When Victoria Caryll is offered a position at Flamingo, her aunt's family estate in Kenya's Rift Valley, she accepts - knowing full well that the move will give her a chance to see Eden DeBrett once again, the man she was previously engaged to. But she doesn't realize that coming to her aunt's home will introduce her to an unstable region still recovering from the bloody Mau Mau revolt, and to a household thrown into grief by a recent murder.
"Brilliantly written suspense novel !"
Death in the Andamans is a masterpiece of mystery and romance from one of our most beloved authors. When a violent storm lashes the tiny Andaman Islands in the Bay of Bengal, Copper Randal barely manages a safe return to Government House. She does get back in one piece with her hostess, Valerie Masson, Val's fiancé, and handsome naval officer Nick Tarrent, but one of the islanders is unaccounted for when the boats return to harbor.
"Good Book. Less than stellar reader"
The scene is teeming Zanzibar just before the American Civil War, when the Isle of Cloves was a center of African slave trade. To it comes Hero Athena Hollis, a Boston bluestocking filled with self-righteousness and bent on good deeds. Then she meets Rory Frost, a cynical, wicked, shrewd and good-humored trader in slaves. What is Hero to make of him (and of her feelings for him)?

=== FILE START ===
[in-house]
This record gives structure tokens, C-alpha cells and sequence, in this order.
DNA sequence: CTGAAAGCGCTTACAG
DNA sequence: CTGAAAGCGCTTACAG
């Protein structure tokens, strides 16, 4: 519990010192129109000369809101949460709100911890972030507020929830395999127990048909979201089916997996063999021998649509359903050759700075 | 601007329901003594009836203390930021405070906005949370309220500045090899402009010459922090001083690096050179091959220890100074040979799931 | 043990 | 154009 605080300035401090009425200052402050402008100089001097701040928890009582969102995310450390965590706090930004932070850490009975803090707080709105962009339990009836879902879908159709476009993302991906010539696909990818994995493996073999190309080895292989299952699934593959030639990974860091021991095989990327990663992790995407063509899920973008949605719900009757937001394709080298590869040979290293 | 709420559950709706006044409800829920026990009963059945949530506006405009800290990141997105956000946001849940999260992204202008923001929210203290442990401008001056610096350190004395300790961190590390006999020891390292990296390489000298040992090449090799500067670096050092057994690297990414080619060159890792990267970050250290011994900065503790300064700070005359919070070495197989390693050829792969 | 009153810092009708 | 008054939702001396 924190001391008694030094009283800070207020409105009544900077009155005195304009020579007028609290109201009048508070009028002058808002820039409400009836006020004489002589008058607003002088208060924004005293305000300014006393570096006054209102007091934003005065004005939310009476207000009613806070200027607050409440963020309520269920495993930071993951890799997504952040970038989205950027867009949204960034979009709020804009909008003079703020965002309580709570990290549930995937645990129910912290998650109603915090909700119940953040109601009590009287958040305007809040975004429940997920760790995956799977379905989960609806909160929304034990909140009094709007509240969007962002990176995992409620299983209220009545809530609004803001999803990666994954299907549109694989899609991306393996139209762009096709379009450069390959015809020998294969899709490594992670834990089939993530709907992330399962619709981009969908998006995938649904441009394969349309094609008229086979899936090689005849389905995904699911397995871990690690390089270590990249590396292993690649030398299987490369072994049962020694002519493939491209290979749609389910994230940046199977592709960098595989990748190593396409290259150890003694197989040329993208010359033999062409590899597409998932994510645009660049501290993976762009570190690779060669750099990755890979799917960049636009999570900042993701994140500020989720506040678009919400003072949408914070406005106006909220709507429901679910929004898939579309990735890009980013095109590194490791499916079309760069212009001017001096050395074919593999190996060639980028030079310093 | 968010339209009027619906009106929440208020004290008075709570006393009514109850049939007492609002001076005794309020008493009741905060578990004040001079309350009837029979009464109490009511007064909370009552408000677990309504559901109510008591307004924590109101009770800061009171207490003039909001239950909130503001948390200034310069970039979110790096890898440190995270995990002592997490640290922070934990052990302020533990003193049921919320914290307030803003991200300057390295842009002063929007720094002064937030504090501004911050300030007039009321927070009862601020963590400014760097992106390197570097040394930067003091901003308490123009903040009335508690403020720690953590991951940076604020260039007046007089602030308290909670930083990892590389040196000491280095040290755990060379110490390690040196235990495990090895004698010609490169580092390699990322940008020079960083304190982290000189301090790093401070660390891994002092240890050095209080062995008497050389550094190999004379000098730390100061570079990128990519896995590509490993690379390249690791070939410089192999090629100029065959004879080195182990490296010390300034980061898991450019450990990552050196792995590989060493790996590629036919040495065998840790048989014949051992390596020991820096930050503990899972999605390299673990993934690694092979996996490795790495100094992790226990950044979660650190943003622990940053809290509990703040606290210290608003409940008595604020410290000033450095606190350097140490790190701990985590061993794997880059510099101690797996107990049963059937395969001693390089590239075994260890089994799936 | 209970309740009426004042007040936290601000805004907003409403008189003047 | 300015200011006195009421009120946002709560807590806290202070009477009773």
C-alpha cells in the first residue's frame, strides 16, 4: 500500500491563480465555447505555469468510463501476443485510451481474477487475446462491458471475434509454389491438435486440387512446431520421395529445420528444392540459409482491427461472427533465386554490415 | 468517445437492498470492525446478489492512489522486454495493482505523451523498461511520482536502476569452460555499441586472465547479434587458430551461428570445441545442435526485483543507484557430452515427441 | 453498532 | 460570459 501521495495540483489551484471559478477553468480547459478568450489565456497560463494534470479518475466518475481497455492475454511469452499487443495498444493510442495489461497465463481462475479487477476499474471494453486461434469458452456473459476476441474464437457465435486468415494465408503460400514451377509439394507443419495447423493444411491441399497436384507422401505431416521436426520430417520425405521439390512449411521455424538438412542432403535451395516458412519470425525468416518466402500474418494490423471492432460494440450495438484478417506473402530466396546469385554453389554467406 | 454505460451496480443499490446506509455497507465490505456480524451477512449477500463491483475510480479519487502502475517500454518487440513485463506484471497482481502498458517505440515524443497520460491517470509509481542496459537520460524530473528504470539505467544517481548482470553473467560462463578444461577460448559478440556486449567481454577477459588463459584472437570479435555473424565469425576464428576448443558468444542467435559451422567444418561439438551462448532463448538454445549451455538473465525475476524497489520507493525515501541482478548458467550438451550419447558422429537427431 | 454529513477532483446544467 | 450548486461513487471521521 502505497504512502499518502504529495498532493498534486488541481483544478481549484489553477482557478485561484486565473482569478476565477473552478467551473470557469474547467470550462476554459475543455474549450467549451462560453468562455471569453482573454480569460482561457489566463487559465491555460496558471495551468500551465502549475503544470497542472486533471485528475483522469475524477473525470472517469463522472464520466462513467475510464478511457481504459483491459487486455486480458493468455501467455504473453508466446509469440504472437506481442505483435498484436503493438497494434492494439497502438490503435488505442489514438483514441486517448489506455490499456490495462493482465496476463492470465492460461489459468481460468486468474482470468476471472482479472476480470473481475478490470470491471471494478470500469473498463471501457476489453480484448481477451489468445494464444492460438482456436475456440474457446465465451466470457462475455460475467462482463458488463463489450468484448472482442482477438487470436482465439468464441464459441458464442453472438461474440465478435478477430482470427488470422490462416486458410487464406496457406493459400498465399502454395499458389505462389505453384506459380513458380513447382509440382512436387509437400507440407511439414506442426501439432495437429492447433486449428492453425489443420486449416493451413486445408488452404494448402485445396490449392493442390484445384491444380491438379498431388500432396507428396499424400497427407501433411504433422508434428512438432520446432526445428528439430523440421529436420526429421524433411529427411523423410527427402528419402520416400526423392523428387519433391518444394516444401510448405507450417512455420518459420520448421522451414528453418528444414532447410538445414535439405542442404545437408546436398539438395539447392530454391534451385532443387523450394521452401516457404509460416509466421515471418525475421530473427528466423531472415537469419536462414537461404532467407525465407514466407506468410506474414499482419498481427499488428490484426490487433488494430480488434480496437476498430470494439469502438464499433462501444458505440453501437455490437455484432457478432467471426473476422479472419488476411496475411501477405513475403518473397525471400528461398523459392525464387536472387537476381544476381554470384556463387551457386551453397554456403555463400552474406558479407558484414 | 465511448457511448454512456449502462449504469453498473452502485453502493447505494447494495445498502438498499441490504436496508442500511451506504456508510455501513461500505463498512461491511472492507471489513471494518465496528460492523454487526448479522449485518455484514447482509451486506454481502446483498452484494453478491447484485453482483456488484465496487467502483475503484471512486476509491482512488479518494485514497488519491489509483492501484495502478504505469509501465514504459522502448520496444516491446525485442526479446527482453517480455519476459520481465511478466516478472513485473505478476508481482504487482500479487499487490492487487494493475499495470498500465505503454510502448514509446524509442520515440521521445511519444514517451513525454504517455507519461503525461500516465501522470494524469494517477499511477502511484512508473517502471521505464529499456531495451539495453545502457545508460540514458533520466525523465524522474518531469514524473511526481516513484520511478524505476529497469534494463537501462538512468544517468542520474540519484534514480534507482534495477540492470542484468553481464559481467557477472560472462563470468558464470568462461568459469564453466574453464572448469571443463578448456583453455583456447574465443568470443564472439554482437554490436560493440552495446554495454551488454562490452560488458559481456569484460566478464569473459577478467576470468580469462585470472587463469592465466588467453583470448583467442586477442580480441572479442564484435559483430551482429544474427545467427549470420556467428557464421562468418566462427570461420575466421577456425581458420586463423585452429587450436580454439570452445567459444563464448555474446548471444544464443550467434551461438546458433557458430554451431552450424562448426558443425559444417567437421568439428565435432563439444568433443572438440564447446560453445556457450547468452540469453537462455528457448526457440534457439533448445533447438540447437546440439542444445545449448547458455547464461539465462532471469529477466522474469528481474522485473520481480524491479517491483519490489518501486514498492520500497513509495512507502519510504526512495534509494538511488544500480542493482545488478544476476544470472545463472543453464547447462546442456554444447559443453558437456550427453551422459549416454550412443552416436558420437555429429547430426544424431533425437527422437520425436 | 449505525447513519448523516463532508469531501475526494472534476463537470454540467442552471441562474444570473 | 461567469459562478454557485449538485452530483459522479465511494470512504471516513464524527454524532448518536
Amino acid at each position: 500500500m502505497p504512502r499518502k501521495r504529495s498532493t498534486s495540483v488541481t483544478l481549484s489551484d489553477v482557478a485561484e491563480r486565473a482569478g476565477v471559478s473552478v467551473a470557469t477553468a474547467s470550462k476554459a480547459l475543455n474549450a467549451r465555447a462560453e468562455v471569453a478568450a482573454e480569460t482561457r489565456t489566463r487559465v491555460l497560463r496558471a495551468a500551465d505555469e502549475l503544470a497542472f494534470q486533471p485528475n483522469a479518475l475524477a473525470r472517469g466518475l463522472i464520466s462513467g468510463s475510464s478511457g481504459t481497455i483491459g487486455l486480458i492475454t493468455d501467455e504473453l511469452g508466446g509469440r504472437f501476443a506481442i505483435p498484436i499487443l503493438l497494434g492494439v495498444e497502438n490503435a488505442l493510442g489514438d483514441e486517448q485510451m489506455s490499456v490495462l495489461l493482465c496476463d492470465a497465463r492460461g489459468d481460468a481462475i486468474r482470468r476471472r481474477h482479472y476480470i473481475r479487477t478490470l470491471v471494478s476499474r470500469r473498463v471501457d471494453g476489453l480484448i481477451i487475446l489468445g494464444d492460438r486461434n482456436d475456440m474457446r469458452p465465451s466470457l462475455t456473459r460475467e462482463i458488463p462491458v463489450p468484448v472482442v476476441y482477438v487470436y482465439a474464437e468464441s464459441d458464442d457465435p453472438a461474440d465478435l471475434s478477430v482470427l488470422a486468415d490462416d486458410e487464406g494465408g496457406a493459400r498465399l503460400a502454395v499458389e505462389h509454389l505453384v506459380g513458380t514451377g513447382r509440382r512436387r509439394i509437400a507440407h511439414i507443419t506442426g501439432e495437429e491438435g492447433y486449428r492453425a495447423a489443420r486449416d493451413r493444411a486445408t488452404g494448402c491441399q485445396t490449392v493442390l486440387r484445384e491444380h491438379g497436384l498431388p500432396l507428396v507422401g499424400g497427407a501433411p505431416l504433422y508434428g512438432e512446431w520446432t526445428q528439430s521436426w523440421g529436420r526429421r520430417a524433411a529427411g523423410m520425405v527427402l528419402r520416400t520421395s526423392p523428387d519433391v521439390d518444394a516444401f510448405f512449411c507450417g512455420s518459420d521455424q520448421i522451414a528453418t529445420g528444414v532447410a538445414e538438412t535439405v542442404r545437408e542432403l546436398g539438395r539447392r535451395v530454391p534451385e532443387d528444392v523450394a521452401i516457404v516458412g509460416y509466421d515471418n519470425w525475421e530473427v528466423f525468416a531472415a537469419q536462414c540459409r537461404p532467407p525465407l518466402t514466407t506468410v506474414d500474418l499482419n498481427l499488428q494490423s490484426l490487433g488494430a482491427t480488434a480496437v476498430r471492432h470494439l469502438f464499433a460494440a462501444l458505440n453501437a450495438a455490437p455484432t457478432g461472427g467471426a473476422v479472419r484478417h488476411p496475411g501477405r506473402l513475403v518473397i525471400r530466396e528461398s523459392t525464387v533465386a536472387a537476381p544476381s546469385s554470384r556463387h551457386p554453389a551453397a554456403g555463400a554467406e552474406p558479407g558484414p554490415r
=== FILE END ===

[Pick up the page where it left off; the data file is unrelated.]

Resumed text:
"Epic historical novel."
Dany Ashton is invited to vacation at her stepfather's house in Zanzibar, but even before her airplane takes off there is a stolen passport, a midnight intruder - and murder. In Zanizbar, the family house is Kivulimi, the mysterious "House of Shade", where Dany and the rest of the guests learn that one of them is a desperate killer. The air of freedom and nonchalance that opened the house party fades into growing terror, as the threat of futher violence flowers in the scented air of Zanzibar.
"Read don't listen"
Miranda Brand is visiting Germany for what is supposed to be a month's vacation. But from the moment that Brigadier Brindley relates the story about a fortune in lost diamonds - a story in which Miranda herself figures in an unusual way - the vacation atmosphere becomes transformed into something more ominous. And when murder strikes on the night train to Berlin, Miranda finds herself unwillingly involved in a complex chain of events that will soon throw her own life into peril.
"Why these narrators"